The very serious of this world have made a point of telling me how foolish I am. Foolishness is its own reward. My day is made every time I lighten somebody’s heart. If I can unburden someone and take them out of themselves, I’ve done my job. I’m a musician. I don’t perform music, I share music. Music is the language that touches people deep inside in a way that words never will. I didn’t take my calling seriously until our pastor explained that having the skill and insight to provide a moment of happiness is the most rare gift. People need to see the funny and fun sides of things.

Jiminy Cricket had the right idea. Somebody has to fiddle to keep the workers steps light and joyful.

Somebody has to have the vision to take life and put it into perspective. Jiminy Cricket had the right idea. Somebody has to fiddle to keep the workers steps light and joyful. And for that I have received uncounted rewards; smiles of happiness and gratitude.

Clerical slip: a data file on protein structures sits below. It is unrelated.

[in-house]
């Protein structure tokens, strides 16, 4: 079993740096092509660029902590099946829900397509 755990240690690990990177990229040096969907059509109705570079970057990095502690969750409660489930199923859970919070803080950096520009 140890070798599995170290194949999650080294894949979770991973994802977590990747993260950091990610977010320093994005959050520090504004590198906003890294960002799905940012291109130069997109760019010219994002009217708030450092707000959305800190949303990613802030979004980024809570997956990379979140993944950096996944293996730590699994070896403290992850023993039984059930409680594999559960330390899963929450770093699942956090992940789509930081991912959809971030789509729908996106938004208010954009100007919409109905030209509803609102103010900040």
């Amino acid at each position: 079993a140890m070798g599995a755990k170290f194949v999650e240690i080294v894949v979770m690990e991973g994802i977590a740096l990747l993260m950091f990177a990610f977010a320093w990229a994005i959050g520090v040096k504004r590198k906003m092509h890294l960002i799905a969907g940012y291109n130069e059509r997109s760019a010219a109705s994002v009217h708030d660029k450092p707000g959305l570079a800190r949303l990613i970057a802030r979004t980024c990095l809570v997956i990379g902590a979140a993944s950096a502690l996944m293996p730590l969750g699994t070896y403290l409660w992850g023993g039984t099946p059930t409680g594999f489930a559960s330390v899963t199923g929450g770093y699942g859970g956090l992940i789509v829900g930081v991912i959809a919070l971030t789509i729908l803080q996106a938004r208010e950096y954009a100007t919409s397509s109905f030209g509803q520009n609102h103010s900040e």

PURPOSE: A Letter From a Teacher to His Students

by Jim Burke

Age 53. San Francisco, CA

I am a high school teacher (and author) who teaches English to all seniors, so after our last class I wrote the following letter to them all (and their parents). What follows is the letter I sent them all:

Today we held the last class. Though we will see each other throughout the next week leading up to graduation, I wanted to offer a few closing thoughts since there was not really any time in class today. In a way, a class is not so much different from an essay: it begs for some conclusion to give it a sense of an ending.

Today we held the last class. Though we will see each other throughout the next week leading up to graduation, I wanted to offer a few closing thoughts